AIMS - Clopidogrel is prescribed for the prevention of atherothrombotic events. While investigations have identified genetic determinants of inter-individual variability in on-treatment platelet inhibition (e.g. CYP2C19*2), evidence that these variants have clinical utility to predict major adverse cardiovascular events (CVEs) remains controversial.
METHODS AND RESULTS - We assessed the impact of 31 candidate gene polymorphisms on adenosine diphosphate (ADP)-stimulated platelet reactivity in 3391 clopidogrel-treated coronary artery disease patients of the International Clopidogrel Pharmacogenomics Consortium (ICPC). The influence of these polymorphisms on CVEs was tested in 2134 ICPC patients (N = 129 events) in whom clinical event data were available. Several variants were associated with on-treatment ADP-stimulated platelet reactivity (CYP2C19*2, P = 8.8 × 10-54; CES1 G143E, P = 1.3 × 10-16; CYP2C19*17, P = 9.5 × 10-10; CYP2B6 1294 + 53 C > T, P = 3.0 × 10-4; CYP2B6 516 G > T, P = 1.0 × 10-3; CYP2C9*2, P = 1.2 × 10-3; and CYP2C9*3, P = 1.5 × 10-3). While no individual variant was associated with CVEs, generation of a pharmacogenomic polygenic response score (PgxRS) revealed that patients who carried a greater number of alleles that associated with increased on-treatment platelet reactivity were more likely to experience CVEs (β = 0.17, SE 0.06, P = 0.01) and cardiovascular-related death (β = 0.43, SE 0.16, P = 0.007). Patients who carried eight or more risk alleles were significantly more likely to experience CVEs [odds ratio (OR) = 1.78, 95% confidence interval (CI) 1.14-2.76, P = 0.01] and cardiovascular death (OR = 4.39, 95% CI 1.35-14.27, P = 0.01) compared to patients who carried six or fewer of these alleles.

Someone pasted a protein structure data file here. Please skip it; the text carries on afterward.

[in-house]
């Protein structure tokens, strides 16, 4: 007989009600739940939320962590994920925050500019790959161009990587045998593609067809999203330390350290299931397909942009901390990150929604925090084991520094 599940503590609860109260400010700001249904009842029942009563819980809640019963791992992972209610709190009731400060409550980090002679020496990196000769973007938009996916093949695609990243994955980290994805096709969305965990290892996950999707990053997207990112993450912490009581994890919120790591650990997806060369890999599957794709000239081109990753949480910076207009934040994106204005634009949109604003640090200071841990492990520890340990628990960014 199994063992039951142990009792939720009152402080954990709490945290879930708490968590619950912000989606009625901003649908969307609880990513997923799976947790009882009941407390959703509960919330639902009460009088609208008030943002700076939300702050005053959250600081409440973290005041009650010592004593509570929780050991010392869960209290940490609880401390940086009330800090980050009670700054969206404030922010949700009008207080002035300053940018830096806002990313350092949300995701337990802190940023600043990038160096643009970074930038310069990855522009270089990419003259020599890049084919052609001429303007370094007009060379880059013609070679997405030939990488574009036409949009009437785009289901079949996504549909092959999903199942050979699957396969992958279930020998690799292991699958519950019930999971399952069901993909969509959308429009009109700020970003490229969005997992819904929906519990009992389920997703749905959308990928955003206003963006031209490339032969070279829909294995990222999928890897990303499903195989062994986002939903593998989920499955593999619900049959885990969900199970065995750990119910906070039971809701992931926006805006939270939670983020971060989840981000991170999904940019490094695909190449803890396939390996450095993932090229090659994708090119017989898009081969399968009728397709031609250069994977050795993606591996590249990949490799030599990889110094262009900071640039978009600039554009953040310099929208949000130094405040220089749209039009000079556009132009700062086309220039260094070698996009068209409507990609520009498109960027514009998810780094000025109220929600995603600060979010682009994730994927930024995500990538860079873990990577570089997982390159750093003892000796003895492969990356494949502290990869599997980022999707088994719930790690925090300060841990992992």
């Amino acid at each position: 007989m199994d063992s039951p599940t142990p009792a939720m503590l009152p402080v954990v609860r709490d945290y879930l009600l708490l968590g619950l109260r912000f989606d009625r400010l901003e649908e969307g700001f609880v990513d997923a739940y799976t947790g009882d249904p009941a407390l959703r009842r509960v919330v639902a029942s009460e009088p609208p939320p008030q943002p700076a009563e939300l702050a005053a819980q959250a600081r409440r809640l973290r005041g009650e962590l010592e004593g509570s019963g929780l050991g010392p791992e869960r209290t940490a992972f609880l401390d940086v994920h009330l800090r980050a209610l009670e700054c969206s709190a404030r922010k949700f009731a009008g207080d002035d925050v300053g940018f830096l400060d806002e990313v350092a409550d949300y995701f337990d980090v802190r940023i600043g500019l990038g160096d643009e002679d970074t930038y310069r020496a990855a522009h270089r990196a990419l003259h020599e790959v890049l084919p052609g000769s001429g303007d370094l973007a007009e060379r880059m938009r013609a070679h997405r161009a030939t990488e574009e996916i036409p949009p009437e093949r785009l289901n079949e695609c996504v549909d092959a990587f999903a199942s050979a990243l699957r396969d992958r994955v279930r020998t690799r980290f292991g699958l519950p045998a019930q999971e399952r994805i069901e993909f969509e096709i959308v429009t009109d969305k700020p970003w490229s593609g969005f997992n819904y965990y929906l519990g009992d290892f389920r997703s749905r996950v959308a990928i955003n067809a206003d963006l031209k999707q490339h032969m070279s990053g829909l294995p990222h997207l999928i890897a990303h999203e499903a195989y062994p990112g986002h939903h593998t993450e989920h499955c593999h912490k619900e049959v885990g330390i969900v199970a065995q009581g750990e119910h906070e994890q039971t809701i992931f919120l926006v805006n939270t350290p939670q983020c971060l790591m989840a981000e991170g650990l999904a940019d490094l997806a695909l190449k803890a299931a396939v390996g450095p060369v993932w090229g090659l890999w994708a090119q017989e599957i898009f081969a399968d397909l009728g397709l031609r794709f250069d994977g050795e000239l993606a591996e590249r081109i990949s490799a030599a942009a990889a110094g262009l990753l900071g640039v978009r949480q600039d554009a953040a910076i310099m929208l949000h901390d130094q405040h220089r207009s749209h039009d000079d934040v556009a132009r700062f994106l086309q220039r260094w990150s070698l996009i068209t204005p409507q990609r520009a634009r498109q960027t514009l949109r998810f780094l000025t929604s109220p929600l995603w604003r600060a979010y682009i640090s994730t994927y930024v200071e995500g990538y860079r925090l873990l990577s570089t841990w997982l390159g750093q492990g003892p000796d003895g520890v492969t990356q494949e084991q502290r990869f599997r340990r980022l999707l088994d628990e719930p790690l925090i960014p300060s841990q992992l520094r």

CONCLUSION - Several polymorphisms impact clopidogrel response and PgxRS is a predictor of cardiovascular outcomes. Additional investigations that identify novel determinants of clopidogrel response and validating polygenic models may facilitate future precision medicine strategies.
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